As with the Affordable Care Act, which gained majority support only when President Trump threatened to take it away, Trump’s nomination of a second Supreme Court justice off the list of approved right-wing judges has driven support for abortion rights to new heights. The latest NBC-Wall Street Journal poll finds that “71 percent of American voters believe that the decision, which established a woman’s legal right to an abortion, should not be overturned. Just 23 percent say the ruling should be reversed.” This is unprecedented. “That’s the highest level of support for the decision — and the lowest share of voters who want Roe v. Wade overturned — in the poll’s history dating back to 2005. In 1989, according to Gallup’s survey, 58 percent said they believed it should stay in place while 31 percent disagreed.”
How does Trump manage to drum up support for progressive policies? We may not appreciate what we have (be it a right, a service or a product), but faced with losing it entirely, we recoil. The fear of loss can trigger newfound appreciation for the status quo.
As a practical matter, vocal support for Roe and public trepidation about Kavanaugh may make it easier for red-state Democrats to oppose the nomination. It will intensify pressure on pro-choice Republican Sens. Susan Collins of Maine and Lisa Murkowski of Alaska. In November and beyond, Kavanaugh’s nomination certainly could help Democrats rally members of their base, especially married women who of late have fled the GOP, expressed deep concerns about Trump’s presidency and turned out in strong numbers in special elections, primaries and state elections in 2017 and 2018.
It’s not just Democrats who understand that the prospect of reversing Roe is a political loser. Conservatives who have long promised to reverse Roe and allow states to ban virtually all abortions now insist that Roe wouldn’t really be tossed aside, maybe just “trimmed around the edges.” That disingenuous gambit has not fooled many voters; they understand fully the difference between a 5-4 majority for abortion protection and a 5-4 majority composed of justices selected precisely because they believe Roe lacks constitutional merit.
While I understand the political argument that Rubin is making here, I tend to doubt that these poll numbers are going to have as big an impact on Kavanaugh’s nomination as she seems to believe. In the case of red-state Democrats like Joe Manchin, Heidi, Heitkamp, and Joe Donnelly, the fact that the confirmation vote is likely to take place within less than two months before Election Day is going to make it difficult if not impossible for them to change their vote on Kavanaugh from the one that they took on Justice Neil Gorsuch. Notwithstanding the fact that confirming Kavanaugh would likely mean a vote that will serve to weaken the precedent established in both Roe v. Wade and Planned Parenthood v. Casey, the fact that the voters in their respective states are likely to be pressuring them to support Kavanaugh seems likely to overwhelm them and cause them to end up supporting Judge Kavanaugh. The same seems true for Republicans such as Collins and Murkowski who, notwithstanding the fact that they are generally more supportive of abortion rights than other Republicans, have voted in the past for Judges and Justices known to be hostile to the Roe and Casey precedents. While all of this could change depending on how the hearings before the Judiciary Committee go, as things stand now I still continue to expect that they’ll go along with their fellow Republicans in supporting Kavanaugh’s confirmation.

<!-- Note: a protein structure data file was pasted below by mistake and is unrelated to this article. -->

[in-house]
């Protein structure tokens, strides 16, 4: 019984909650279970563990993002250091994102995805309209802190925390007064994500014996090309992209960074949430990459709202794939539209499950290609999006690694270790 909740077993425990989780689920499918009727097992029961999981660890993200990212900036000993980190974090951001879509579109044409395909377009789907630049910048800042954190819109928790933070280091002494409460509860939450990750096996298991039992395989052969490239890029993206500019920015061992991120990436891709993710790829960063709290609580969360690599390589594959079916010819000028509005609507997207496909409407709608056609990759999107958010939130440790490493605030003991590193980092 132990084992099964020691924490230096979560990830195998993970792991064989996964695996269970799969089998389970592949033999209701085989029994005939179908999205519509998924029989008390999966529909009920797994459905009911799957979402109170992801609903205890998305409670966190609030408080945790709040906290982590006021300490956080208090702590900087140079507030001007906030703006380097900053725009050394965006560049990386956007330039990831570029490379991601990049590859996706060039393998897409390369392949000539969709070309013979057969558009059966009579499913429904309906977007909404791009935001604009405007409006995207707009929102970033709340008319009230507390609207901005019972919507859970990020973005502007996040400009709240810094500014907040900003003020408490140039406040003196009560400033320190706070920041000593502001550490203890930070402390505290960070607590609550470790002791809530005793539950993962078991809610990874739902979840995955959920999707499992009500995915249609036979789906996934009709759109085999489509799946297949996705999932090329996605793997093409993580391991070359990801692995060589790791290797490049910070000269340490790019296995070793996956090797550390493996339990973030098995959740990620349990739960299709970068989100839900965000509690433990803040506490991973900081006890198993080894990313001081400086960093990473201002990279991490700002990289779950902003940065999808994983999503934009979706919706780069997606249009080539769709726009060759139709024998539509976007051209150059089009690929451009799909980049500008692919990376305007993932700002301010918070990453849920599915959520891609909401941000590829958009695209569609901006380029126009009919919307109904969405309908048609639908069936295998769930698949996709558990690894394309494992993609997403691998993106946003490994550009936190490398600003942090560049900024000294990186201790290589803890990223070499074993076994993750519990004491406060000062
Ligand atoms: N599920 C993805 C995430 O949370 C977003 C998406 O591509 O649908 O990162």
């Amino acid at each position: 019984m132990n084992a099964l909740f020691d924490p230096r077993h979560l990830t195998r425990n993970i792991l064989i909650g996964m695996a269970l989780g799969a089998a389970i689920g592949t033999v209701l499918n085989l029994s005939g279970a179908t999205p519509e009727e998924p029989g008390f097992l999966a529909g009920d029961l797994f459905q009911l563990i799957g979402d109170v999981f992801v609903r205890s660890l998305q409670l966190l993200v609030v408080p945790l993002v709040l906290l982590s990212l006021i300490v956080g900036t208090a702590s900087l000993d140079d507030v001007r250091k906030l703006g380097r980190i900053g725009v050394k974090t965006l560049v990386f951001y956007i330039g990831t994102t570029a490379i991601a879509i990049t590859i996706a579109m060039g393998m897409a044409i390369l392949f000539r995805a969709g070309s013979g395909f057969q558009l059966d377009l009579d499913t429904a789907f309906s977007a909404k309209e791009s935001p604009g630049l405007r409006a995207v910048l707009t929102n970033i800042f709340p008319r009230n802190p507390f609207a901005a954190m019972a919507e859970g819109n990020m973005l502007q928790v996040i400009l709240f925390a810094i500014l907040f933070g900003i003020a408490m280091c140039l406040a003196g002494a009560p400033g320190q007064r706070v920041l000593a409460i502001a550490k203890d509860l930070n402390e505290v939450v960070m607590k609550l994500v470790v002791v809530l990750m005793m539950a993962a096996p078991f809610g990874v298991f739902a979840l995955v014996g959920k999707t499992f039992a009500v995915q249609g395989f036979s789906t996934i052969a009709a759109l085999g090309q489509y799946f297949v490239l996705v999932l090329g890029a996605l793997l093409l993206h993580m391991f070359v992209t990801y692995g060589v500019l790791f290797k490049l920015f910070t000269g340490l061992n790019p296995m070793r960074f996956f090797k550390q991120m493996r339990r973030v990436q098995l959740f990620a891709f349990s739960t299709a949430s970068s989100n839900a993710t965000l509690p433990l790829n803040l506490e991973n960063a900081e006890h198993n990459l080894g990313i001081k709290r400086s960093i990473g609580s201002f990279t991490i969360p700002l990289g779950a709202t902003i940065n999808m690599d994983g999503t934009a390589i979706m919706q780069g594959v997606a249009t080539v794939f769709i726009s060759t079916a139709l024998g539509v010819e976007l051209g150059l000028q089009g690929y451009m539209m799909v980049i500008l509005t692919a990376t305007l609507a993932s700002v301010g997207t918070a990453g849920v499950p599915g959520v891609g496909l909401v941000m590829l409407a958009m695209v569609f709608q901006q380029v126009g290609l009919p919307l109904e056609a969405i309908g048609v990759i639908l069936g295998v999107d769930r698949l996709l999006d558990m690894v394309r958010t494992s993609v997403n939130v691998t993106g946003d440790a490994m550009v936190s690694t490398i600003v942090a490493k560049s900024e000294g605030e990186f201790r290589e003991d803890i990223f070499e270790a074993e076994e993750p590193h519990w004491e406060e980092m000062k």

All that being said, these poll numbers do have some interesting implications for the politics of abortion rights that go beyond the issue of whether Roe v. Wade and its progeny will survive. Rubin is correct to note that support for Roe and its progeny and abortion rights, in particular, seems to have increased markedly now that it seems as if the precedent in Roe could be at risk. What this suggests, obviously, is that if the Supreme Court were to overturn the decision in Roe, or significantly limit it so that abortion rights are threatened nationwide, then it will likely set off a political battle that Republicans may end up regretting setting off. That doesn’t mean that there isn’t a reason to be concerned, of course. At least in heavily Republican states such an outcome would likely mean more restrictions on abortion rights that would make it harder for women to have abortions. On a larger scale, though, a loss at the Supreme Court could end up providing the abortion rights movement with the political momentum it has been lacking in recent years, meaning that this could all end up biting Republicans where it hurts in the long run.